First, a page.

Addressing a Downing Street briefing on Thursday, the Prime Minister said: “If we ease off now, we risk losing control over this virus all over again, casting aside our hard-won gains and forcing us back into a new year national lockdown with all the damage that would mean.”
He said there was “no doubt the restrictions in all tiers are tough” but admitted previous tiers “were never quite enough”, reports the BBC.
Insisting that this was “not continuing the lockdown”, the Prime Minister further said: “Across all tiers, shops will be open, hairdressers, personal services will be open, gyms will be functioning, places of worship will be open for communal worship as well, so this is a very different thing.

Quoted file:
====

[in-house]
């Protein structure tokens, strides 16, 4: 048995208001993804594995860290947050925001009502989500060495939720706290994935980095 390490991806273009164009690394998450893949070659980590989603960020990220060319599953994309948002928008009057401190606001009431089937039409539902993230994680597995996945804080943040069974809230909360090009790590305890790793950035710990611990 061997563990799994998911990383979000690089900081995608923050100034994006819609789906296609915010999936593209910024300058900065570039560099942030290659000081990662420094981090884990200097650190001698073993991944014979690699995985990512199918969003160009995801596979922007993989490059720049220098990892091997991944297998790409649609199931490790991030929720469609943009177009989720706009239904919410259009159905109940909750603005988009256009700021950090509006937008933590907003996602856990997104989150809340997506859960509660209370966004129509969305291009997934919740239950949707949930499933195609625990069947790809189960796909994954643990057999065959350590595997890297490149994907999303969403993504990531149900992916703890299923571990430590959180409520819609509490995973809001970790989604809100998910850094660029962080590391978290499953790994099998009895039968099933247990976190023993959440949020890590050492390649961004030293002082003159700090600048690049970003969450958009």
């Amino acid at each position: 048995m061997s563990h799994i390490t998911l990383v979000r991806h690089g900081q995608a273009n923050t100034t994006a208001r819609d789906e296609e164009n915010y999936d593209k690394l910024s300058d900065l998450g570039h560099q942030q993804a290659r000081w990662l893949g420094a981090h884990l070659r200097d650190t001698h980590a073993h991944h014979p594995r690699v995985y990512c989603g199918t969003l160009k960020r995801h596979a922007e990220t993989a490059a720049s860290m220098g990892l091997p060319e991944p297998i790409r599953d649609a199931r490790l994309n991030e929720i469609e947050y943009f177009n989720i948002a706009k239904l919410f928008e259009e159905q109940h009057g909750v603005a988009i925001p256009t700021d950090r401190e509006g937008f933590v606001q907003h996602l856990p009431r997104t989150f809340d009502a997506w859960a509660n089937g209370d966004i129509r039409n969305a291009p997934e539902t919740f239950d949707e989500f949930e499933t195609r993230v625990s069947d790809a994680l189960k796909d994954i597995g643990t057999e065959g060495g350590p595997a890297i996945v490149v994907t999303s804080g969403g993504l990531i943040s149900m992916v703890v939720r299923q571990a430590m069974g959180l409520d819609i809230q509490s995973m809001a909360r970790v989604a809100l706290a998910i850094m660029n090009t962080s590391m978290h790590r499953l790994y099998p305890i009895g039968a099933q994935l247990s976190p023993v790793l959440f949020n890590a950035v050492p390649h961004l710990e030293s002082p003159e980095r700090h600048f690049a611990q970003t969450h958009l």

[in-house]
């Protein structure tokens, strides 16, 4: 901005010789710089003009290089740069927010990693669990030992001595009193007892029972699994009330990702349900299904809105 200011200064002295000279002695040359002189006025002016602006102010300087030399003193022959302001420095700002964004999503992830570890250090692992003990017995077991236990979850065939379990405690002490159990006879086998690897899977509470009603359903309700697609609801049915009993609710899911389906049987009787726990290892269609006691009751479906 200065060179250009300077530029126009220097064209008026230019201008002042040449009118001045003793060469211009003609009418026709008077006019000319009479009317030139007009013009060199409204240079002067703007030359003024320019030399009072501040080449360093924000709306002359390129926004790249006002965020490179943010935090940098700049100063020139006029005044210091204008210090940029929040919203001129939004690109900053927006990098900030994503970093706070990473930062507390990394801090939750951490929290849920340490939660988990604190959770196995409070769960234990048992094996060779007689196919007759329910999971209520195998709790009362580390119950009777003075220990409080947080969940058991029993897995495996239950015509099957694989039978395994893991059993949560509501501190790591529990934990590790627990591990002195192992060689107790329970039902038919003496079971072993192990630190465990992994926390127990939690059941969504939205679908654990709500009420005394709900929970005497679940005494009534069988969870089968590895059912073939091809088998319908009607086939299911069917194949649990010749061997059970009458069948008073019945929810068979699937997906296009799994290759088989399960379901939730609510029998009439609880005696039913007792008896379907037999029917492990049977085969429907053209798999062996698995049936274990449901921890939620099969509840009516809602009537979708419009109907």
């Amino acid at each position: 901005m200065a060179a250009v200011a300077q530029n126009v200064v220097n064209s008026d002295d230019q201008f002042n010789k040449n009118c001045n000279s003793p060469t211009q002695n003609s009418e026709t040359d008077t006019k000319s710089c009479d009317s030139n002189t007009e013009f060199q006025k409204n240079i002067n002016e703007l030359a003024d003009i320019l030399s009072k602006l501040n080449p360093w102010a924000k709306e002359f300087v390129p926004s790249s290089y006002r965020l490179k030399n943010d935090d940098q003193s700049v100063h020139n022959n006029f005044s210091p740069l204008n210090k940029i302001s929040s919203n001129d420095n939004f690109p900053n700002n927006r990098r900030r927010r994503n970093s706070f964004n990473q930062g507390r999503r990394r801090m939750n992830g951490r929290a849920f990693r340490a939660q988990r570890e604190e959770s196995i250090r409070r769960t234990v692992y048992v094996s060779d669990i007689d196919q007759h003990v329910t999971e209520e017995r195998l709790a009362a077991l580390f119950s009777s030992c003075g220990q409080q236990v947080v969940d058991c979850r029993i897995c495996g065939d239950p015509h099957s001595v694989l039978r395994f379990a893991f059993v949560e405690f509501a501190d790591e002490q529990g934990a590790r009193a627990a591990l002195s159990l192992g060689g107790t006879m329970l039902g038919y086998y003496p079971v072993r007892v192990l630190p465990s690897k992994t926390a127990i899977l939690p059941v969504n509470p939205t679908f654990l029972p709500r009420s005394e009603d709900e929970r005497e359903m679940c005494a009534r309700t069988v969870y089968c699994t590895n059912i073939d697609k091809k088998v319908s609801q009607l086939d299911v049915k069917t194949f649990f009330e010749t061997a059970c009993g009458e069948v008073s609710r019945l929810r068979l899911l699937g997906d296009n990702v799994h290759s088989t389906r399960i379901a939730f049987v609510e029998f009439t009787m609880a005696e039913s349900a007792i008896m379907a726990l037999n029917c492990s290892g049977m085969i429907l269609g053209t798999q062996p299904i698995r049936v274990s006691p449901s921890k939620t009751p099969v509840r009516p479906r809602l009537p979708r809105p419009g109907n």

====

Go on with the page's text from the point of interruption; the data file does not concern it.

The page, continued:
“And I’m convinced that by April things genuinely will be much, much better.”
His remarks came ahead of England entering the toughest two levels of measures from December 2.
The system will be reviewed every two weeks, with the first review scheduled for December 16.
Under the new curbs, some 55 million people will remain banned from mixing with other households indoors after the second lockdown in England ends on December, the BBC reported.
More than a third of England’s population, including large parts of the Midlands, North East and North West, as well as Kent, will be in the highest level – tier three.
The new tier restrictions will be voted on by MPs next week.
On Thursday, the country reported 498 new Covid-19 deaths and an additional 17,555 positive cases.
The new figures increased the UK’s overall caseload and death toll to 1,578,429 and 57,128, respectively.